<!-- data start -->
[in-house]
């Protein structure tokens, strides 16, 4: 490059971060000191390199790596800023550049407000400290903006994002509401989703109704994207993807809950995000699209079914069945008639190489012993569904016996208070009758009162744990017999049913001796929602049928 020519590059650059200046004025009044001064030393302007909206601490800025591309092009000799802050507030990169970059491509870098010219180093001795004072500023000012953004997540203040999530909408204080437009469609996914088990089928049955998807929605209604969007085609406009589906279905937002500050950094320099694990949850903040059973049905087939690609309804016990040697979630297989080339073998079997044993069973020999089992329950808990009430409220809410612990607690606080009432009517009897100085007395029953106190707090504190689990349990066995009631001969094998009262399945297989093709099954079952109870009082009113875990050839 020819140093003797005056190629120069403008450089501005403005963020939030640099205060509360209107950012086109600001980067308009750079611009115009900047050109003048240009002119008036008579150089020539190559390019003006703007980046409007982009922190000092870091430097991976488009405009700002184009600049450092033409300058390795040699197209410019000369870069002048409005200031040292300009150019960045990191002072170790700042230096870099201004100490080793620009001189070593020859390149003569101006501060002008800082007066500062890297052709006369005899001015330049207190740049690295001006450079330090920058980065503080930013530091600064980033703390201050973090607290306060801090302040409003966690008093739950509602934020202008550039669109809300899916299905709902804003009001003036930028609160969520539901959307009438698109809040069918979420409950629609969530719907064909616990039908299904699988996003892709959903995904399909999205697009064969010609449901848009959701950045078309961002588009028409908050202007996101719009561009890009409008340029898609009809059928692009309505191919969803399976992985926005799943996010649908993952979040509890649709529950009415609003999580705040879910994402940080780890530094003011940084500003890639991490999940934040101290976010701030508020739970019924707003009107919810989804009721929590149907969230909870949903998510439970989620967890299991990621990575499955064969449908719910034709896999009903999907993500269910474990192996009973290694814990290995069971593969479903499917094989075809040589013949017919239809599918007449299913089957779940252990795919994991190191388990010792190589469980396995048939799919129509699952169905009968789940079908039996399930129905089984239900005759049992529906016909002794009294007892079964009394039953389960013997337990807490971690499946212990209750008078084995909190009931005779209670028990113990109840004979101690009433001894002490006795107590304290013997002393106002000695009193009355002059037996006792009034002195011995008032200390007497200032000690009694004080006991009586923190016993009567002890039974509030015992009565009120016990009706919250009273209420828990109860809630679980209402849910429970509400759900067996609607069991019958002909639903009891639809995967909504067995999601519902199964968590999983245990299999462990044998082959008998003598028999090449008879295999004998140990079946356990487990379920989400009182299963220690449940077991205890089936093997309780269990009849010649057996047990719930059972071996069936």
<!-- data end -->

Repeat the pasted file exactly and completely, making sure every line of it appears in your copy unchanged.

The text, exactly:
[in-house]
């Protein structure tokens, strides 16, 4: 490059971060000191390199790596800023550049407000400290903006994002509401989703109704994207993807809950995000699209079914069945008639190489012993569904016996208070009758009162744990017999049913001796929602049928 020519590059650059200046004025009044001064030393302007909206601490800025591309092009000799802050507030990169970059491509870098010219180093001795004072500023000012953004997540203040999530909408204080437009469609996914088990089928049955998807929605209604969007085609406009589906279905937002500050950094320099694990949850903040059973049905087939690609309804016990040697979630297989080339073998079997044993069973020999089992329950808990009430409220809410612990607690606080009432009517009897100085007395029953106190707090504190689990349990066995009631001969094998009262399945297989093709099954079952109870009082009113875990050839 020819140093003797005056190629120069403008450089501005403005963020939030640099205060509360209107950012086109600001980067308009750079611009115009900047050109003048240009002119008036008579150089020539190559390019003006703007980046409007982009922190000092870091430097991976488009405009700002184009600049450092033409300058390795040699197209410019000369870069002048409005200031040292300009150019960045990191002072170790700042230096870099201004100490080793620009001189070593020859390149003569101006501060002008800082007066500062890297052709006369005899001015330049207190740049690295001006450079330090920058980065503080930013530091600064980033703390201050973090607290306060801090302040409003966690008093739950509602934020202008550039669109809300899916299905709902804003009001003036930028609160969520539901959307009438698109809040069918979420409950629609969530719907064909616990039908299904699988996003892709959903995904399909999205697009064969010609449901848009959701950045078309961002588009028409908050202007996101719009561009890009409008340029898609009809059928692009309505191919969803399976992985926005799943996010649908993952979040509890649709529950009415609003999580705040879910994402940080780890530094003011940084500003890639991490999940934040101290976010701030508020739970019924707003009107919810989804009721929590149907969230909870949903998510439970989620967890299991990621990575499955064969449908719910034709896999009903999907993500269910474990192996009973290694814990290995069971593969479903499917094989075809040589013949017919239809599918007449299913089957779940252990795919994991190191388990010792190589469980396995048939799919129509699952169905009968789940079908039996399930129905089984239900005759049992529906016909002794009294007892079964009394039953389960013997337990807490971690499946212990209750008078084995909190009931005779209670028990113990109840004979101690009433001894002490006795107590304290013997002393106002000695009193009355002059037996006792009034002195011995008032200390007497200032000690009694004080006991009586923190016993009567002890039974509030015992009565009120016990009706919250009273209420828990109860809630679980209402849910429970509400759900067996609607069991019958002909639903009891639809995967909504067995999601519902199964968590999983245990299999462990044998082959008998003598028999090449008879295999004998140990079946356990487990379920989400009182299963220690449940077991205890089936093997309780269990009849010649057996047990719930059972071996069936």